Bill Richardson, Governor, New Mexico

Bill Richardson, Governor, New Mexico

by / January 23, 2007

Yuri Gagarin, John Glenn and Neil Armstrong. Voyager, Apollo and the Space Shuttle. These are but a few of the people and spacecrafts that have gone down in the annals of man's history beyond the Earth. New Mexico governor and presidential candidate Bill Richardson may soon find his name listed alongside the pioneers of human space travel.

But what does a governor have to do with space? A better question in this case is what does space have to do with a governor? In Richardson's case, he believes space tourism is an emerging market his state cannot afford to miss out on. As Government Technology reported in January, Richardson has committed his administration and a good deal of taxpayer money to what he hopes will become a hugely profitable new industry.

"Getting in on the ground floor of brand new industries where New Mexico has a natural advantage is a key part of our economic development strategy," Richardson said. "Among the targets: digital media, renewable energy, nanotechnology, and what we call the 'second space age.' That's why we are moving forward with plans to build Spaceport America, which will be home to Virgin Galactic, as well as the X Prize Cup, Rocket Racing League, Starchaser, UP Aerospace and many others to come."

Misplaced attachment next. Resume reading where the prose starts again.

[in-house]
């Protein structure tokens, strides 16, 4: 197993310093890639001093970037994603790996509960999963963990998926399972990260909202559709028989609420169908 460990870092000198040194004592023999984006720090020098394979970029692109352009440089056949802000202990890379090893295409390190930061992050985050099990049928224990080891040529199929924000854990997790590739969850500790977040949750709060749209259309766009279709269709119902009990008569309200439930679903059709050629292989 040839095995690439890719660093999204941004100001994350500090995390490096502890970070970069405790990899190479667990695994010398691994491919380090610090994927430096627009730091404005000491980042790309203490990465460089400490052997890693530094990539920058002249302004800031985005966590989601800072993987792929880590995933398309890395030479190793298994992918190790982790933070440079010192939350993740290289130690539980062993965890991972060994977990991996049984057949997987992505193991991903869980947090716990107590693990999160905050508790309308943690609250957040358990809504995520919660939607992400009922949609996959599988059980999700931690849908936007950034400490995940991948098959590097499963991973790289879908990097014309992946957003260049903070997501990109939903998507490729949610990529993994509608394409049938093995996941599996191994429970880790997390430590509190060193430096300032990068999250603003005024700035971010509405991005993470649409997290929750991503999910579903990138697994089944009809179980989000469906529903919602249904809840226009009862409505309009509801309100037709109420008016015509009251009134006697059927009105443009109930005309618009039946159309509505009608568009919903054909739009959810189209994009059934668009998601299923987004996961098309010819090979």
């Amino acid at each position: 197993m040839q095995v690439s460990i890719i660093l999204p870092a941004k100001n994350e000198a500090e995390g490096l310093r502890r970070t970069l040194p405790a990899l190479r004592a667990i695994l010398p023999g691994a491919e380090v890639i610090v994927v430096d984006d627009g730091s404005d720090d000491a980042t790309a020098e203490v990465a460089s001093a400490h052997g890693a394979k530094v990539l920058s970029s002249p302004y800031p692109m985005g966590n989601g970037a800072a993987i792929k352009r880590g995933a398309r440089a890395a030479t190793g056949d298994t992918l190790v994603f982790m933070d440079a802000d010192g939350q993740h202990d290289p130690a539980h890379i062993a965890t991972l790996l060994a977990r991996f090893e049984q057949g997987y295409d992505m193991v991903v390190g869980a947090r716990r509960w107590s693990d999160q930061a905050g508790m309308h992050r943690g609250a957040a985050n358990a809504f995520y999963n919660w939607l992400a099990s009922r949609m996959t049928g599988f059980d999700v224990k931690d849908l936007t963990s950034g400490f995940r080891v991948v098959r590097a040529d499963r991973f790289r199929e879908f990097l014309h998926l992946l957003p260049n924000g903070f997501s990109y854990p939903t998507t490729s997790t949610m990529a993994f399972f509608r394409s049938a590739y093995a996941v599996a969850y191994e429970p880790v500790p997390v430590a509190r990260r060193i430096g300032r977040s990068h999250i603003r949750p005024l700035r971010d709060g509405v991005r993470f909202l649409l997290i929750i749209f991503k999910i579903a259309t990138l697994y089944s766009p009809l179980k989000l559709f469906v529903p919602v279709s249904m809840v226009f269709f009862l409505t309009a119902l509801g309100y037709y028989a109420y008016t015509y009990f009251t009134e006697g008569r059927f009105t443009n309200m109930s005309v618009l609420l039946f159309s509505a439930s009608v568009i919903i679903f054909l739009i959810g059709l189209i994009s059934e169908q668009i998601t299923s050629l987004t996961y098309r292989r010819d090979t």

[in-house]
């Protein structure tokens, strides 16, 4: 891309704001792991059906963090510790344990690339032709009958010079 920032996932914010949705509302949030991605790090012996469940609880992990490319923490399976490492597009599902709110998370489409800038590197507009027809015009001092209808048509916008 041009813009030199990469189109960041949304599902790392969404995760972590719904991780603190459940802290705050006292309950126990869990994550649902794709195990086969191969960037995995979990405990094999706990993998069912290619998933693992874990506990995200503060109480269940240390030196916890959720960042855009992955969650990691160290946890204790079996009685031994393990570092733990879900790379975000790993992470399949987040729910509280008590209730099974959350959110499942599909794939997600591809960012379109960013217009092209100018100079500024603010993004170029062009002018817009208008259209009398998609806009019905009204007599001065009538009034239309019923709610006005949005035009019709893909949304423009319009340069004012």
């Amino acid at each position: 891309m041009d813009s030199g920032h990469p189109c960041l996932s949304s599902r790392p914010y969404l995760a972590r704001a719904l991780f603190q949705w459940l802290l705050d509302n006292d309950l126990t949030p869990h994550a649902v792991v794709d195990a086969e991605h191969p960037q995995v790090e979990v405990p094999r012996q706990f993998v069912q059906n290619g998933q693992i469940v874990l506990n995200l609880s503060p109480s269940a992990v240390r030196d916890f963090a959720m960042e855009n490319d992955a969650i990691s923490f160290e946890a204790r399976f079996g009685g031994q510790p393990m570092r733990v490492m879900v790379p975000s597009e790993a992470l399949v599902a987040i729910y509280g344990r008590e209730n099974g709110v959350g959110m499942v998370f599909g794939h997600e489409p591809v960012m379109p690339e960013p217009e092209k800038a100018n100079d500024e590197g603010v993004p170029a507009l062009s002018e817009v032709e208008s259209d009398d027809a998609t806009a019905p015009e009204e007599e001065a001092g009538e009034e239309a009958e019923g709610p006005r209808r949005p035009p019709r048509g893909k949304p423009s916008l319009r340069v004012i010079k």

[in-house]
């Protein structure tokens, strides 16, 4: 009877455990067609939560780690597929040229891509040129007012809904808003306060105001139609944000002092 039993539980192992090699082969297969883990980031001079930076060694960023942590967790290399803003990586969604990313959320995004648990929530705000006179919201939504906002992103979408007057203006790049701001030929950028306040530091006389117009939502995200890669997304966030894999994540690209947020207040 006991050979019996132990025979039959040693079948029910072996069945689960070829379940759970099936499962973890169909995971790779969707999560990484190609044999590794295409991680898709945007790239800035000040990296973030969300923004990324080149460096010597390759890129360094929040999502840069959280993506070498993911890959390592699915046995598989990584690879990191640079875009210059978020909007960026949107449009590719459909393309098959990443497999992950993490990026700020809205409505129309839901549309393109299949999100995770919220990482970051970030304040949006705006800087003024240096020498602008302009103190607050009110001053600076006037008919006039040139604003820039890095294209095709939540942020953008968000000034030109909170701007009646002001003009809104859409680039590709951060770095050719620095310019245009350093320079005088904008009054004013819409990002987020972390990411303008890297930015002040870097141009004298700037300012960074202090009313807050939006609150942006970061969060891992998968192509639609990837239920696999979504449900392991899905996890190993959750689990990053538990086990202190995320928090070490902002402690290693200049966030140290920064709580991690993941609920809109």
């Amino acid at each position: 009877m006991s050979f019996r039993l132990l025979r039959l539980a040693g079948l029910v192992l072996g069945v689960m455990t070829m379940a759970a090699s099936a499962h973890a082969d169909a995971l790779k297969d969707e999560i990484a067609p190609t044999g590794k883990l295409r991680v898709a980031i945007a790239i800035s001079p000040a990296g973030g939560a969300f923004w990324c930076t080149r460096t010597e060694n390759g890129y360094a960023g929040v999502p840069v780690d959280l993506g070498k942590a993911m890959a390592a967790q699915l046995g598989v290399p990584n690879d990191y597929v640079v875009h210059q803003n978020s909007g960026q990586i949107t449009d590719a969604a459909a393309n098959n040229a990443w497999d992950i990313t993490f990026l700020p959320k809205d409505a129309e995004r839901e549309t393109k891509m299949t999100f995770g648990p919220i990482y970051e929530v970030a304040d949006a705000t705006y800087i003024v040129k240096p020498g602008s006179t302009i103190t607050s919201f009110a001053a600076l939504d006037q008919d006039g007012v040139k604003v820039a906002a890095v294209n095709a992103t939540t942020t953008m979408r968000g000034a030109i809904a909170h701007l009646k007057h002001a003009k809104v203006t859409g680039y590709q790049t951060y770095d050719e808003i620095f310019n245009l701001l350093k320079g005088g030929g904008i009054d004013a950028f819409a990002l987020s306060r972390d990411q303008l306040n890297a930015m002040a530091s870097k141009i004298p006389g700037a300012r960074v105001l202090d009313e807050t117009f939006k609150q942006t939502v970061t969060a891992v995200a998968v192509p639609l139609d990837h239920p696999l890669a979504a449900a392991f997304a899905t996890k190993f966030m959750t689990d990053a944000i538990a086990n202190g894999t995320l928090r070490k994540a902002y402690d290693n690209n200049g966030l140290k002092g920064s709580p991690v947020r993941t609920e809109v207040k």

Spaceport America represents Richardson's plan to transform his state into the global capital of commercial space flight. In December 2005, Richardson announced New Mexico's partnership with Virgin Galactic, a subsidiary of the Virgin Corp. The state will build the spaceport and Virgin Galactic will locate its world headquarters there.

"We envision Virgin as the first of many spaceport tenants, and we see the industry expanding beyond space tourism," said Richardson. "This new space industry has the potential to have as big of an impact on our society as the personal computer industry or the Internet. A smart, prudent investment at the beginning will pay dividends for future generations of New Mexicans."

Space tourism and associated commercial space ventures are projected to bring thousands of new jobs to New Mexico, as well as billions in revenue. And with a $250 million commitment to build Spaceport America, there's a lot more than just people riding on these rocket ships.

"All of us involved with this project acknowledge that there is some risk involved," Richardson said. "But we also realize New Mexico has the history and natural assets to be a world leader in this emerging industry. These opportunities -- to be in on the ground floor of something so big -- don't come around every day. We don't feel like we can afford to let this opportunity pass us by."

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Chad Vander Veen

Chad Vander Veen is the former editor of FutureStructure.


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